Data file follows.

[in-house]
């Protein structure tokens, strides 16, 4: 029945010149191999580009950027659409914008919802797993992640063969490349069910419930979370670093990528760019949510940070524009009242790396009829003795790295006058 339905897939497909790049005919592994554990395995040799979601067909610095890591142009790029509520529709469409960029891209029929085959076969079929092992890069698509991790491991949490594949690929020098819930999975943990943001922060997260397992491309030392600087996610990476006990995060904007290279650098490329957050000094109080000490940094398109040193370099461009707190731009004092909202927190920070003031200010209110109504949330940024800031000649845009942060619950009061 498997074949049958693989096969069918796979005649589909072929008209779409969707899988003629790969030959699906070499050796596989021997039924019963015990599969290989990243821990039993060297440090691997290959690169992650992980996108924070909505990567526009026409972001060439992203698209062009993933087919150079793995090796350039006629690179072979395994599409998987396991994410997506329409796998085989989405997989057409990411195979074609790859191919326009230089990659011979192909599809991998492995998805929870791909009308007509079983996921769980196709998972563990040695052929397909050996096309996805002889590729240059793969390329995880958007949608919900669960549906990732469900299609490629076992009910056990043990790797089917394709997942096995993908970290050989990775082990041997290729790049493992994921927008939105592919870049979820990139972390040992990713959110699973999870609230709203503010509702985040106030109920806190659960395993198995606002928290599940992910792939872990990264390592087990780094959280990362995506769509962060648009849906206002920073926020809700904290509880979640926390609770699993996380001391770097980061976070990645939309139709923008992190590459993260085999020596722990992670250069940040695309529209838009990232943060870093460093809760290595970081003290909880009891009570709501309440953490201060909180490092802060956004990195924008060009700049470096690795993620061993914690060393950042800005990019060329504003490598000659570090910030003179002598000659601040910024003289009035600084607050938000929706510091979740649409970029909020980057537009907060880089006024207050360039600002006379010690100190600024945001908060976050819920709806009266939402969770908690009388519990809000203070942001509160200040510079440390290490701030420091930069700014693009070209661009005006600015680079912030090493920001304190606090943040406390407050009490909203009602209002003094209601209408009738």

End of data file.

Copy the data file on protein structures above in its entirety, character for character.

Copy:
[in-house]
């Protein structure tokens, strides 16, 4: 029945010149191999580009950027659409914008919802797993992640063969490349069910419930979370670093990528760019949510940070524009009242790396009829003795790295006058 339905897939497909790049005919592994554990395995040799979601067909610095890591142009790029509520529709469409960029891209029929085959076969079929092992890069698509991790491991949490594949690929020098819930999975943990943001922060997260397992491309030392600087996610990476006990995060904007290279650098490329957050000094109080000490940094398109040193370099461009707190731009004092909202927190920070003031200010209110109504949330940024800031000649845009942060619950009061 498997074949049958693989096969069918796979005649589909072929008209779409969707899988003629790969030959699906070499050796596989021997039924019963015990599969290989990243821990039993060297440090691997290959690169992650992980996108924070909505990567526009026409972001060439992203698209062009993933087919150079793995090796350039006629690179072979395994599409998987396991994410997506329409796998085989989405997989057409990411195979074609790859191919326009230089990659011979192909599809991998492995998805929870791909009308007509079983996921769980196709998972563990040695052929397909050996096309996805002889590729240059793969390329995880958007949608919900669960549906990732469900299609490629076992009910056990043990790797089917394709997942096995993908970290050989990775082990041997290729790049493992994921927008939105592919870049979820990139972390040992990713959110699973999870609230709203503010509702985040106030109920806190659960395993198995606002928290599940992910792939872990990264390592087990780094959280990362995506769509962060648009849906206002920073926020809700904290509880979640926390609770699993996380001391770097980061976070990645939309139709923008992190590459993260085999020596722990992670250069940040695309529209838009990232943060870093460093809760290595970081003290909880009891009570709501309440953490201060909180490092802060956004990195924008060009700049470096690795993620061993914690060393950042800005990019060329504003490598000659570090910030003179002598000659601040910024003289009035600084607050938000929706510091979740649409970029909020980057537009907060880089006024207050360039600002006379010690100190600024945001908060976050819920709806009266939402969770908690009388519990809000203070942001509160200040510079440390290490701030420091930069700014693009070209661009005006600015680079912030090493920001304190606090943040406390407050009490909203009602209002003094209601209408009738």